China’s ‘Great Wall’ Takes A Hit At U.S. Heavyweight Boxing

In boxing, it’s not often that the first fight of the night gets a lot of attention. But at Longshoreman’s Hall in San Francisco last month, the fans, the announcers, even the viewers watching the broadcast on FOX Sports One were all captivated by the boxer in the blue corner.

“Tonight he makes his professional debut and joins us from Beijing, China,” chimed the announcer. “Here is The Great Wall: Taishan!”

Taishan Dong is a mountain of a man in every sense of the word. His name comes from Mount Taishan, one of China’s five sacred mountains. At 6 feet 11 and 285 pounds, the 26-year-old Chinese boxer towers over his opponents in the ring.

Announcers call him the Great Wall. His promoters call him the soon-to-be Yao Ming of American boxing. But JianJun Dong — his real name — just prefers Taishan, because someday he hopes to tower over the sport of heavyweight boxing like Mount Taishan over China’s Shandong province.

Dong says he hiked to the top of Mount Taishan six years ago and liked the feeling he got looking down.

“I want to feel that way with boxing,” he said through an interpreter.

Heavyweight Boxing’s Next Big Thing?

The stage is set for a new challenger in the sport’s marquee division.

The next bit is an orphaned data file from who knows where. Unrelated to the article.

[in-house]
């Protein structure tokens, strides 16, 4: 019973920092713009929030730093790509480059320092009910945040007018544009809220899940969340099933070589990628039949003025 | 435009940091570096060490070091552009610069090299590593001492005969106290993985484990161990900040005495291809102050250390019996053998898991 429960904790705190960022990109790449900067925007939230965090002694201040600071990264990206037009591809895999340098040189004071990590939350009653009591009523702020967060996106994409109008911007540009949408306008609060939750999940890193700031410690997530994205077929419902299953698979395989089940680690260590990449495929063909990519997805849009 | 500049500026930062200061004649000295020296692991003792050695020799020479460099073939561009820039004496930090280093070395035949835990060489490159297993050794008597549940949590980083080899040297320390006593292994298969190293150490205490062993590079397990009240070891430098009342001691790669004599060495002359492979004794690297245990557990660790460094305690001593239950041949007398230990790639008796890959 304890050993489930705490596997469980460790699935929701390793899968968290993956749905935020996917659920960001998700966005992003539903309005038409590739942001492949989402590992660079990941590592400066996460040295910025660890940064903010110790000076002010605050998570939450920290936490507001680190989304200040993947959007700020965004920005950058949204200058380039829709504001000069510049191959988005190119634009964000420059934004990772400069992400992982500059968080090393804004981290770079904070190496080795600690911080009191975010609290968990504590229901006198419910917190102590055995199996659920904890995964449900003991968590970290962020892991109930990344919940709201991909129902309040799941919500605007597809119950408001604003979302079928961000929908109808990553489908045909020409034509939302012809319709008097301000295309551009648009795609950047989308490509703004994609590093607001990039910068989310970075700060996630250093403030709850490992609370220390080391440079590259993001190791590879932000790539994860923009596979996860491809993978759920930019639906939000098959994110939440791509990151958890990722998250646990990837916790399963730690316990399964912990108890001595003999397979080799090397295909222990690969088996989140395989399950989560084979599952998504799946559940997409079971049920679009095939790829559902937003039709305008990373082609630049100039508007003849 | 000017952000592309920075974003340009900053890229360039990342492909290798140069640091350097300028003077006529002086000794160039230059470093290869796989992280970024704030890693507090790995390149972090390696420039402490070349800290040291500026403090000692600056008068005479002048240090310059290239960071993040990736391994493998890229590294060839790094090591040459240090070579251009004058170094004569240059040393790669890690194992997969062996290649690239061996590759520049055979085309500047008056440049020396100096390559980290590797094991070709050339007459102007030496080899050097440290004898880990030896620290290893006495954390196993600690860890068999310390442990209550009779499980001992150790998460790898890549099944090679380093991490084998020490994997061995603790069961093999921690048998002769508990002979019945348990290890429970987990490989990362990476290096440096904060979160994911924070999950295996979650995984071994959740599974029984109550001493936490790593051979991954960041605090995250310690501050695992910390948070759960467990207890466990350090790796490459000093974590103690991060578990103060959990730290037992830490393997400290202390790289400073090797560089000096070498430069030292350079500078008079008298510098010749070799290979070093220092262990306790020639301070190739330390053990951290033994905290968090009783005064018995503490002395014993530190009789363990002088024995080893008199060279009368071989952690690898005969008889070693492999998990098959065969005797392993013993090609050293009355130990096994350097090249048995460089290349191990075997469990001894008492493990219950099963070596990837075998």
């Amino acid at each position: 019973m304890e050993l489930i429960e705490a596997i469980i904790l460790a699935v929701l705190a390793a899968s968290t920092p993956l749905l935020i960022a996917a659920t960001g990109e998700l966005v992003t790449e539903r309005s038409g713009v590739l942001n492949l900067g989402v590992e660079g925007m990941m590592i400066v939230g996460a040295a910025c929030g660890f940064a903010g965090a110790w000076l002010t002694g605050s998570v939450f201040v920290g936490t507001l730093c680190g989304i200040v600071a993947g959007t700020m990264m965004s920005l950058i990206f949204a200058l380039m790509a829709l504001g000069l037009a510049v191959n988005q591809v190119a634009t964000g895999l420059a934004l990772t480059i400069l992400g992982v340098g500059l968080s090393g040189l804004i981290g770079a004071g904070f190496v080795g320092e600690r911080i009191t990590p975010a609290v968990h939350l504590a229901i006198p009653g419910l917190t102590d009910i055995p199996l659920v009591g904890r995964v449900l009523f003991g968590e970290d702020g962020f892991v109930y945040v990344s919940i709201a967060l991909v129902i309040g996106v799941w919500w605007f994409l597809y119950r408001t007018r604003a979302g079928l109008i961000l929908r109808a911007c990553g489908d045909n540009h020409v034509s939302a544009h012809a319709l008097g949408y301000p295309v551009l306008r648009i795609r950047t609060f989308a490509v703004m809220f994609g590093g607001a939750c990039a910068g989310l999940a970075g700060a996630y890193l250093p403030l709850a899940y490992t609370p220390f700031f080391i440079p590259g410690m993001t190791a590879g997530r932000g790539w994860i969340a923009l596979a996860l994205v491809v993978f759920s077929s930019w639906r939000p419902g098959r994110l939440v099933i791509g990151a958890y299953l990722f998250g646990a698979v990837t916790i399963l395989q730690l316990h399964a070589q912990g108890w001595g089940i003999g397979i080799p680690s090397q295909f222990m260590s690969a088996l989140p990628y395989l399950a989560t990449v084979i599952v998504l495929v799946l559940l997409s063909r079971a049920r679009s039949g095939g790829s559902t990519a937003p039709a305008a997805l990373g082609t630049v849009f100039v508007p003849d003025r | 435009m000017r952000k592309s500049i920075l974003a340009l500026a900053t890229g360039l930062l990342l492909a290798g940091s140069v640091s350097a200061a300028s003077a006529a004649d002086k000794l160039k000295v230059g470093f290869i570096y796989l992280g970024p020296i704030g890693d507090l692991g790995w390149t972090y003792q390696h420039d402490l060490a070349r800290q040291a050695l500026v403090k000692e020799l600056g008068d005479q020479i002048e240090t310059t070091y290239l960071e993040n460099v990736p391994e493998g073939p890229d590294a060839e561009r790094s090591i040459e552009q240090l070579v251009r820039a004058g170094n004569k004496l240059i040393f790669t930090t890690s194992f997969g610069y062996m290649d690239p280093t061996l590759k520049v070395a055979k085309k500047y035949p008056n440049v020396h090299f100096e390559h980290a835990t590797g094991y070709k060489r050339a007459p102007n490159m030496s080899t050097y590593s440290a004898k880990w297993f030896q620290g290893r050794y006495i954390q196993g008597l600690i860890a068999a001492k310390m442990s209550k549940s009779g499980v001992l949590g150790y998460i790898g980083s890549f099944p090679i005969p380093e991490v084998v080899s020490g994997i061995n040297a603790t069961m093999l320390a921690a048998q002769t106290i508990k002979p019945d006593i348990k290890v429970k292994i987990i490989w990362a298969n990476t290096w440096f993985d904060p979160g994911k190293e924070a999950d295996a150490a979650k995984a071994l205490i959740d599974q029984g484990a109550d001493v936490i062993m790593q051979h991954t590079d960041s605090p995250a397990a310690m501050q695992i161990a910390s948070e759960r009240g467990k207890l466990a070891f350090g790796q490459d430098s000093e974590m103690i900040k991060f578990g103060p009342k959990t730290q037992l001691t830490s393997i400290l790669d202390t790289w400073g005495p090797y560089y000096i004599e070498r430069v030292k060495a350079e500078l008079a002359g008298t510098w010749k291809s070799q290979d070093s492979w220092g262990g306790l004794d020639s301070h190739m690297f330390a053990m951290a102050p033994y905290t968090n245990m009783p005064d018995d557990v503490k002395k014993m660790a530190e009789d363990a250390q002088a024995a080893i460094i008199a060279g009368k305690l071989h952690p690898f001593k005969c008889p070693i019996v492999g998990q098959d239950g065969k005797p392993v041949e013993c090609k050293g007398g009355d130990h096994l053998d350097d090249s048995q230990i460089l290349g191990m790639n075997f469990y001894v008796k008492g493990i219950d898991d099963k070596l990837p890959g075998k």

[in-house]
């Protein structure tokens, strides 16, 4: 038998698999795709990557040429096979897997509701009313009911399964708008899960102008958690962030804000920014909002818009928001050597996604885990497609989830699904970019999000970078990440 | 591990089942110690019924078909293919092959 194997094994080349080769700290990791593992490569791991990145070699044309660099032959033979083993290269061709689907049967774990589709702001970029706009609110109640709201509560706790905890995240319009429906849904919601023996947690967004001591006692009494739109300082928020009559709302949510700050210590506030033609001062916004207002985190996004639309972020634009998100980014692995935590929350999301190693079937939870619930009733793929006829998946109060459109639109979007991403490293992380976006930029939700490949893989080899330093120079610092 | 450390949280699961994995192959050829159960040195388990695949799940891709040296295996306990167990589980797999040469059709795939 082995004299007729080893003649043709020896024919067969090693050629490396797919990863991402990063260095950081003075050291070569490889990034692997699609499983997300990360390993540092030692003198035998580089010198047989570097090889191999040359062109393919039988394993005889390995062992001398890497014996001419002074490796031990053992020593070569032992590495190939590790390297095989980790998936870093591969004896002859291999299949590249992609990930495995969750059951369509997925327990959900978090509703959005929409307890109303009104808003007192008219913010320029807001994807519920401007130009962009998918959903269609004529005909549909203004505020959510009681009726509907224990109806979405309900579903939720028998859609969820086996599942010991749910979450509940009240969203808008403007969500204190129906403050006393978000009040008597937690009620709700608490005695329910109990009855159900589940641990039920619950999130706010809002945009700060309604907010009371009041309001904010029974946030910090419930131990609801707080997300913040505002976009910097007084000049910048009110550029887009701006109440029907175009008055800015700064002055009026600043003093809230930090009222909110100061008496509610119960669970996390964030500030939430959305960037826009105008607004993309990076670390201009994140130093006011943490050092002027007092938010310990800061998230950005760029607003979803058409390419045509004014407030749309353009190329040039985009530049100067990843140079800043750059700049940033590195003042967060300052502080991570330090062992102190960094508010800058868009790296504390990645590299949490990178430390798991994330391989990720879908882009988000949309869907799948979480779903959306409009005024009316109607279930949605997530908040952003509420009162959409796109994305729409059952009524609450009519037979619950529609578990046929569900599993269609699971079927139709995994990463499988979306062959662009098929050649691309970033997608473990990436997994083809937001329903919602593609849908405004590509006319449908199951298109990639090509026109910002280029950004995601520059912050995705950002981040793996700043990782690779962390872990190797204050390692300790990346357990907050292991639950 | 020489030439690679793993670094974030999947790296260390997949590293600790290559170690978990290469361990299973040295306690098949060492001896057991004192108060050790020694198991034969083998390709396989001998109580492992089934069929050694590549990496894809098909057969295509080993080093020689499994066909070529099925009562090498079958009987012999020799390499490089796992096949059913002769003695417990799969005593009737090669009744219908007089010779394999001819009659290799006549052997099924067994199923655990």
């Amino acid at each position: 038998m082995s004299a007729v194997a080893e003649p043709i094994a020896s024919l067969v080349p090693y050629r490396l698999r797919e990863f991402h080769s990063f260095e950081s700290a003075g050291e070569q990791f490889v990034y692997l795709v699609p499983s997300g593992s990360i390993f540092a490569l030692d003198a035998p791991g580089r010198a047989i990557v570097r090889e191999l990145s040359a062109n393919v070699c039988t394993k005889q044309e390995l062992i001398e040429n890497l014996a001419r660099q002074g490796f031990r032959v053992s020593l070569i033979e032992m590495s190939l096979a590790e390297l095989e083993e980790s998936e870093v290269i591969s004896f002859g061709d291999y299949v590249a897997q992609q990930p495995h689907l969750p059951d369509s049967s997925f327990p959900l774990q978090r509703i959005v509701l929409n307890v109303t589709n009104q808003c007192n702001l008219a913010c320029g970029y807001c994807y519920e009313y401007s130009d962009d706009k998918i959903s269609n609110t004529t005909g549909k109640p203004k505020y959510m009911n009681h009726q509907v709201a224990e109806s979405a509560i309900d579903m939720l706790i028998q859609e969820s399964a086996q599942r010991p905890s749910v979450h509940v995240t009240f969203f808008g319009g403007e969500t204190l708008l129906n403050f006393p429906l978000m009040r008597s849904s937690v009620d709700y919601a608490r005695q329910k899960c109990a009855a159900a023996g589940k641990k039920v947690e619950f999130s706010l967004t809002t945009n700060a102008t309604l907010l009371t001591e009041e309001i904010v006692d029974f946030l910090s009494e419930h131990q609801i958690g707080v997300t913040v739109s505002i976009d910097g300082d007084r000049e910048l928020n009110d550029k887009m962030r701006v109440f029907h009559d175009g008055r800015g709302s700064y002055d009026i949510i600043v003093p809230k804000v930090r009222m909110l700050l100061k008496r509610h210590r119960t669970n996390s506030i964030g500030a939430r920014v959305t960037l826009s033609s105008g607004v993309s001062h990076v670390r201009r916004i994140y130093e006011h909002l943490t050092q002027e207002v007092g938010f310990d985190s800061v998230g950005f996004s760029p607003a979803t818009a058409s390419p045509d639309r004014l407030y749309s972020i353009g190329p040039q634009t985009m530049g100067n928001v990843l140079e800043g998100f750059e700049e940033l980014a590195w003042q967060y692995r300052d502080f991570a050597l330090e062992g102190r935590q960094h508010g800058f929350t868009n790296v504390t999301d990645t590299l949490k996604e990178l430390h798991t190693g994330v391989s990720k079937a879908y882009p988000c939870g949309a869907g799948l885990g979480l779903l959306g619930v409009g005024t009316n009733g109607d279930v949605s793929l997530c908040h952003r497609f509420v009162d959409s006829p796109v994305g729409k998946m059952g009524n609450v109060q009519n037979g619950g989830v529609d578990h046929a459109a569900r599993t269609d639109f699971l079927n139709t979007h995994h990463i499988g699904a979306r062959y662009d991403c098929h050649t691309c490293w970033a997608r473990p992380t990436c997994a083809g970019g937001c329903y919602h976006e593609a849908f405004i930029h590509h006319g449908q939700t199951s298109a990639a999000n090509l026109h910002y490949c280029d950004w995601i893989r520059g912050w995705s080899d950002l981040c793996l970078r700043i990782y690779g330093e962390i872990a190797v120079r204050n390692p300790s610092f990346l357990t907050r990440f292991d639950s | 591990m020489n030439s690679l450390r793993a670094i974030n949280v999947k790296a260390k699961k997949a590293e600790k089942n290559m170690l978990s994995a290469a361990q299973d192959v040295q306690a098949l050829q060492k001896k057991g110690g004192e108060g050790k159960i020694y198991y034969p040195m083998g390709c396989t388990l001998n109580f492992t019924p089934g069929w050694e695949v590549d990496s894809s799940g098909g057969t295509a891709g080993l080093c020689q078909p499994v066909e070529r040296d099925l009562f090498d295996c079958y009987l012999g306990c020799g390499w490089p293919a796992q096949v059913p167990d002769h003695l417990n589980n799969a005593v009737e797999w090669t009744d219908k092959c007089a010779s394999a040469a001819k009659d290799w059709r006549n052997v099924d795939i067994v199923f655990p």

There’s an old adage in boxing: “As goes the heavyweight division, so goes the boxing business.” Lately — here, in the U.S. — the going has been slow.

For the better part of the past decade, the world heavyweight scene had been dominated by two Ukrainian brothers, Wladimir and Vitali Klitschko. Vitali has retired and is now the mayor of Kiev. Wladimir, 38, is said to be nearing retirement. Below him, there are no clear successors.

That’s got every promoter in the sport looking for the next big thing. Physically, Dong certainly qualifies. He has signed with Golden Boy Promotions, one of the largest promoters in the sport.

At Longshoreman’s Hall, Dong went to work on his opponent, the 6-foot-3 Alex Rozman. In the second round, a jab to the top of Rozman’s head knocked the former bodybuilder to the mat and out of the fight.

“[His punch] is a battering ram,” says John Bray, Dong’s trainer.

A Student Of The Sport

Bray and Dong train at the Glendale Fighting Club, north of Los Angeles. In a raised ring at the back of the gym, Bray barks out orders to Dong, counting off punches as Dong strikes at a pad he’s holding.

At the end of the session, Bray is drenched in sweat. A former heavyweight and no small man himself, Bray says he doesn’t think he could compete with Dong, even in his prime.